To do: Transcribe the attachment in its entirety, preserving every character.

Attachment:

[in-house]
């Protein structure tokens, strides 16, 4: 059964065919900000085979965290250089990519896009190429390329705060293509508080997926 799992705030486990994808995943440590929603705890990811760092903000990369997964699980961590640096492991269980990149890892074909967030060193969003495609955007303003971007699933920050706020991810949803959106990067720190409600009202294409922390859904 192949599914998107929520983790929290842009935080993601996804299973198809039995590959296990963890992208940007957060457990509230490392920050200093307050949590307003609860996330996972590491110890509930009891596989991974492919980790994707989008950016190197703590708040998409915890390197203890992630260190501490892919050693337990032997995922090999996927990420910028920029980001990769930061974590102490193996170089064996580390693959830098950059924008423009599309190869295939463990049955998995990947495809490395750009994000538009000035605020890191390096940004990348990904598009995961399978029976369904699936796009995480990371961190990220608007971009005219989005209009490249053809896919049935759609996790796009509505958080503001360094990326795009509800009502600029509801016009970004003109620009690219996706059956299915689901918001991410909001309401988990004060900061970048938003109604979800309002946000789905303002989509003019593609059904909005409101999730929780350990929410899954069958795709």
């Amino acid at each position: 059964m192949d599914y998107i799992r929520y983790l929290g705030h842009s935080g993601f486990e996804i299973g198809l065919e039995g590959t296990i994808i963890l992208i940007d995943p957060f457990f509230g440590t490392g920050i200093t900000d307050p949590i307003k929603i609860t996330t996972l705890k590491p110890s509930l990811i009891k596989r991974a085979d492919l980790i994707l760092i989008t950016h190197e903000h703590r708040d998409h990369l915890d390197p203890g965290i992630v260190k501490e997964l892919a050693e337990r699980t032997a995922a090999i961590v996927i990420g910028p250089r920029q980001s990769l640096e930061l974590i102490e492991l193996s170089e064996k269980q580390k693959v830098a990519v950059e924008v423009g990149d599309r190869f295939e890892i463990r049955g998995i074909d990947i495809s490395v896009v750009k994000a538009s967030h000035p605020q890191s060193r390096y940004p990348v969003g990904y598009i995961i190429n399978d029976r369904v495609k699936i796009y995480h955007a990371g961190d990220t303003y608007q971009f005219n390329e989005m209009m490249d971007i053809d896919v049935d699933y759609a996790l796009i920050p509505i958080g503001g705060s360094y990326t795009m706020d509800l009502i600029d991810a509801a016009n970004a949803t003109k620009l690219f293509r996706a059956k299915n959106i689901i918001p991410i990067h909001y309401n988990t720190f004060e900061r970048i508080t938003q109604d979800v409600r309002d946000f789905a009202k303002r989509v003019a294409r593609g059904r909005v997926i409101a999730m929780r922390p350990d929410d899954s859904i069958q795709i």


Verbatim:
[in-house]
């Protein structure tokens, strides 16, 4: 059964065919900000085979965290250089990519896009190429390329705060293509508080997926 799992705030486990994808995943440590929603705890990811760092903000990369997964699980961590640096492991269980990149890892074909967030060193969003495609955007303003971007699933920050706020991810949803959106990067720190409600009202294409922390859904 192949599914998107929520983790929290842009935080993601996804299973198809039995590959296990963890992208940007957060457990509230490392920050200093307050949590307003609860996330996972590491110890509930009891596989991974492919980790994707989008950016190197703590708040998409915890390197203890992630260190501490892919050693337990032997995922090999996927990420910028920029980001990769930061974590102490193996170089064996580390693959830098950059924008423009599309190869295939463990049955998995990947495809490395750009994000538009000035605020890191390096940004990348990904598009995961399978029976369904699936796009995480990371961190990220608007971009005219989005209009490249053809896919049935759609996790796009509505958080503001360094990326795009509800009502600029509801016009970004003109620009690219996706059956299915689901918001991410909001309401988990004060900061970048938003109604979800309002946000789905303002989509003019593609059904909005409101999730929780350990929410899954069958795709």
């Amino acid at each position: 059964m192949d599914y998107i799992r929520y983790l929290g705030h842009s935080g993601f486990e996804i299973g198809l065919e039995g590959t296990i994808i963890l992208i940007d995943p957060f457990f509230g440590t490392g920050i200093t900000d307050p949590i307003k929603i609860t996330t996972l705890k590491p110890s509930l990811i009891k596989r991974a085979d492919l980790i994707l760092i989008t950016h190197e903000h703590r708040d998409h990369l915890d390197p203890g965290i992630v260190k501490e997964l892919a050693e337990r699980t032997a995922a090999i961590v996927i990420g910028p250089r920029q980001s990769l640096e930061l974590i102490e492991l193996s170089e064996k269980q580390k693959v830098a990519v950059e924008v423009g990149d599309r190869f295939e890892i463990r049955g998995i074909d990947i495809s490395v896009v750009k994000a538009s967030h000035p605020q890191s060193r390096y940004p990348v969003g990904y598009i995961i190429n399978d029976r369904v495609k699936i796009y995480h955007a990371g961190d990220t303003y608007q971009f005219n390329e989005m209009m490249d971007i053809d896919v049935d699933y759609a996790l796009i920050p509505i958080g503001g705060s360094y990326t795009m706020d509800l009502i600029d991810a509801a016009n970004a949803t003109k620009l690219f293509r996706a059956k299915n959106i689901i918001p991410i990067h909001y309401n988990t720190f004060e900061r970048i508080t938003q109604d979800v409600r309002d946000f789905a009202k303002r989509v003019a294409r593609g059904r909005v997926i409101a999730m929780r922390p350990d929410d899954s859904i069958q795709i």